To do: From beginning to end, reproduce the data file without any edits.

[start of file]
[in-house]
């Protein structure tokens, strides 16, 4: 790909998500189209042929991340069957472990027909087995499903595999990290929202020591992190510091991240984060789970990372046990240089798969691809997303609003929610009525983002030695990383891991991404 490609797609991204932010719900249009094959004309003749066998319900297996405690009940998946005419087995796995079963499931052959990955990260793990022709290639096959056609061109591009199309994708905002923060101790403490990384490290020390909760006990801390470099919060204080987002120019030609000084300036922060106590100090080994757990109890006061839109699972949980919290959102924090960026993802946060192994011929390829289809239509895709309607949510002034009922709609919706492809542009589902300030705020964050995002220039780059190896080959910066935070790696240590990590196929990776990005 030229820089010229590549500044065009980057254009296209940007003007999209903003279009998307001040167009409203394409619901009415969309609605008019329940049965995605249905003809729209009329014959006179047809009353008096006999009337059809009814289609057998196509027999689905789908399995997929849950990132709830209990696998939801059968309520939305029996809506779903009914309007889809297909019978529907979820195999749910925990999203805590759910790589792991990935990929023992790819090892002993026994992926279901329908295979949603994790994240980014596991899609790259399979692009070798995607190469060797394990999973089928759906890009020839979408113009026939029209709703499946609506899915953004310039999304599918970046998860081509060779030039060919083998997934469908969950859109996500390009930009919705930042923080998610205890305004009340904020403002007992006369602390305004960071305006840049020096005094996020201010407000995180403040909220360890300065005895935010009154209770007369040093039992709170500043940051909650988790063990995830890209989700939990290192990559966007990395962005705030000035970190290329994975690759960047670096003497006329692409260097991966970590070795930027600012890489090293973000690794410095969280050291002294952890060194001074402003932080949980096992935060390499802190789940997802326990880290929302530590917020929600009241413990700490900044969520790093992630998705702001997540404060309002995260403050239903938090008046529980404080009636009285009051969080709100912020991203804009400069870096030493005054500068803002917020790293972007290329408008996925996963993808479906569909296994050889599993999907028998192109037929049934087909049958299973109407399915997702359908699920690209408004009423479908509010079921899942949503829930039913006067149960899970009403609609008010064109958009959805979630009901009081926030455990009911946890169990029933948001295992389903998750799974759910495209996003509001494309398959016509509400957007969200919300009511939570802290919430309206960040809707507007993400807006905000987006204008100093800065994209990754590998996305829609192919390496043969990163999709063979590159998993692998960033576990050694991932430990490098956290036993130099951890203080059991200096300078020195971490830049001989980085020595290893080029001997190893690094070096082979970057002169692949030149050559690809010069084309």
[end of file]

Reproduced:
[in-house]
């Protein structure tokens, strides 16, 4: 790909998500189209042929991340069957472990027909087995499903595999990290929202020591992190510091991240984060789970990372046990240089798969691809997303609003929610009525983002030695990383891991991404 490609797609991204932010719900249009094959004309003749066998319900297996405690009940998946005419087995796995079963499931052959990955990260793990022709290639096959056609061109591009199309994708905002923060101790403490990384490290020390909760006990801390470099919060204080987002120019030609000084300036922060106590100090080994757990109890006061839109699972949980919290959102924090960026993802946060192994011929390829289809239509895709309607949510002034009922709609919706492809542009589902300030705020964050995002220039780059190896080959910066935070790696240590990590196929990776990005 030229820089010229590549500044065009980057254009296209940007003007999209903003279009998307001040167009409203394409619901009415969309609605008019329940049965995605249905003809729209009329014959006179047809009353008096006999009337059809009814289609057998196509027999689905789908399995997929849950990132709830209990696998939801059968309520939305029996809506779903009914309007889809297909019978529907979820195999749910925990999203805590759910790589792991990935990929023992790819090892002993026994992926279901329908295979949603994790994240980014596991899609790259399979692009070798995607190469060797394990999973089928759906890009020839979408113009026939029209709703499946609506899915953004310039999304599918970046998860081509060779030039060919083998997934469908969950859109996500390009930009919705930042923080998610205890305004009340904020403002007992006369602390305004960071305006840049020096005094996020201010407000995180403040909220360890300065005895935010009154209770007369040093039992709170500043940051909650988790063990995830890209989700939990290192990559966007990395962005705030000035970190290329994975690759960047670096003497006329692409260097991966970590070795930027600012890489090293973000690794410095969280050291002294952890060194001074402003932080949980096992935060390499802190789940997802326990880290929302530590917020929600009241413990700490900044969520790093992630998705702001997540404060309002995260403050239903938090008046529980404080009636009285009051969080709100912020991203804009400069870096030493005054500068803002917020790293972007290329408008996925996963993808479906569909296994050889599993999907028998192109037929049934087909049958299973109407399915997702359908699920690209408004009423479908509010079921899942949503829930039913006067149960899970009403609609008010064109958009959805979630009901009081926030455990009911946890169990029933948001295992389903998750799974759910495209996003509001494309398959016509509400957007969200919300009511939570802290919430309206960040809707507007993400807006905000987006204008100093800065994209990754590998996305829609192919390496043969990163999709063979590159998993692998960033576990050694991932430990490098956290036993130099951890203080059991200096300078020195971490830049001989980085020595290893080029001997190893690094070096082979970057002169692949030149050559690809010069084309």